Hugh Pickens writes: "Last month Jason Calacanis, CEO of Mahalo, wrote that Apple's anti-competitve behavior and closed platform on the iPhone is setting the stage for the fight for the next desktop: the mobile desktop and if Apple wins the fight it will set the industry back decades. Calacanis highlighted five reasons that Apple is an "anti-competitive monster": It doesn't make iTunes or iPod compatible with other Mp3 players, highlighting what Calacanis called its "inexcusable lack of openness"; it locks iPhone users into AT&T as a carrier; it makes iPhone developers go through an "unclear" approval process; it blocks other browsers from being installed on the iPhone; and it blocks applications like Google Voice from iPhones. The WSJ reports that Calacanis debated former Apple marketing executive Guy Kawasaki at Startup2startup, a monthly event for Silicon Valley entrepreneurs and investors and Calacanis made the case that the iPhone is not a phone, it's a computer and "the application layer on a computer should not be controlled by anybody." Kawasaki responded that he may not agree with the approval process for iPhone apps, but that doesn't mean Apple is evil and instead merely shows that the company is successful at its business. Calacanis argued that the more open technology is, the more everyone benefits. "Everyone has benefited from the open Internet. The open Internet is the reason why all these VCs will invest in your companies," said Calacanis adding that "I think there should be an iPhone bill of rights.""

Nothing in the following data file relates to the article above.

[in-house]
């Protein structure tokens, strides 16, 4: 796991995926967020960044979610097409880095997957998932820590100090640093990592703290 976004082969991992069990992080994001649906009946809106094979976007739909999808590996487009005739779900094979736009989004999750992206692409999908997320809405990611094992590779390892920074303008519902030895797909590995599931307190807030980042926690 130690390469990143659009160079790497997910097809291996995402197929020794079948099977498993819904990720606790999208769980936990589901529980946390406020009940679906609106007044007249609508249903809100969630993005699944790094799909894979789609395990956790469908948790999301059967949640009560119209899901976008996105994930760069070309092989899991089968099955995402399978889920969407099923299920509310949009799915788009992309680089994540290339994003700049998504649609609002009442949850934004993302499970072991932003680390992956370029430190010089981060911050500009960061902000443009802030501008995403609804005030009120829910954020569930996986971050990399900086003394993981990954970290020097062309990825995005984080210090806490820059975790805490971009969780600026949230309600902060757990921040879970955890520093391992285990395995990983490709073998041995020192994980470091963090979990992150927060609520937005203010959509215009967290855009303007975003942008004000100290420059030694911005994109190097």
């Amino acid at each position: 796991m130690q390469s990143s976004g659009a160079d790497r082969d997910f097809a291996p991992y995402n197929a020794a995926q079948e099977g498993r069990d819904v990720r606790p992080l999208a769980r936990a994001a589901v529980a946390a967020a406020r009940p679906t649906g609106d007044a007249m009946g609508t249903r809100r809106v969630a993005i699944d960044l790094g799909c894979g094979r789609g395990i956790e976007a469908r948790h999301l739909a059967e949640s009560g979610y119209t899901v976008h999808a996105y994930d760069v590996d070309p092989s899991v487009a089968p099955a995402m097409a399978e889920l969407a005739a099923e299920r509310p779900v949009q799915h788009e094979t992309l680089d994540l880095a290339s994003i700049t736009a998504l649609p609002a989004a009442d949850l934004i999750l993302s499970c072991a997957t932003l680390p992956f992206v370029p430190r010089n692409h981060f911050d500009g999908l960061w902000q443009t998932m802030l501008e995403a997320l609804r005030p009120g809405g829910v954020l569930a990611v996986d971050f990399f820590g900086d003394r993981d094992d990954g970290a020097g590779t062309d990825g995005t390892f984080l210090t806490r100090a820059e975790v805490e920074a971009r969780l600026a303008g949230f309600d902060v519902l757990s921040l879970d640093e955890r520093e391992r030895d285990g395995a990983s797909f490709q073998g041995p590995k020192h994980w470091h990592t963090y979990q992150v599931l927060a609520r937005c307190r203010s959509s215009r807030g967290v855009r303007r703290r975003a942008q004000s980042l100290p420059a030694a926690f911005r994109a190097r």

Brian Ribbon writes: "The Times reports claims made by government officials and security services, regarding an alleged correlation between the use of indecent images and terrorist activity. According to the article, "secret coded messages are being embedded into child pornographic images, and paedophile websites are being exploited as a secure way of passing information between terrorists" and "it is not clear whether the terrorists were more interested in the material for personal gratification or were drawn to child porn networks as a secure means of sending messages." The correlation is likely to be false; under UK law, nude photographs of all minors — including those who are over the age of consent — are illegal, so it's not surprising that many people (including terrorists) are found to have illegal material when their computers are searched. In reality, this story is probably just a poor attempt to justify the government's proposed big brother database."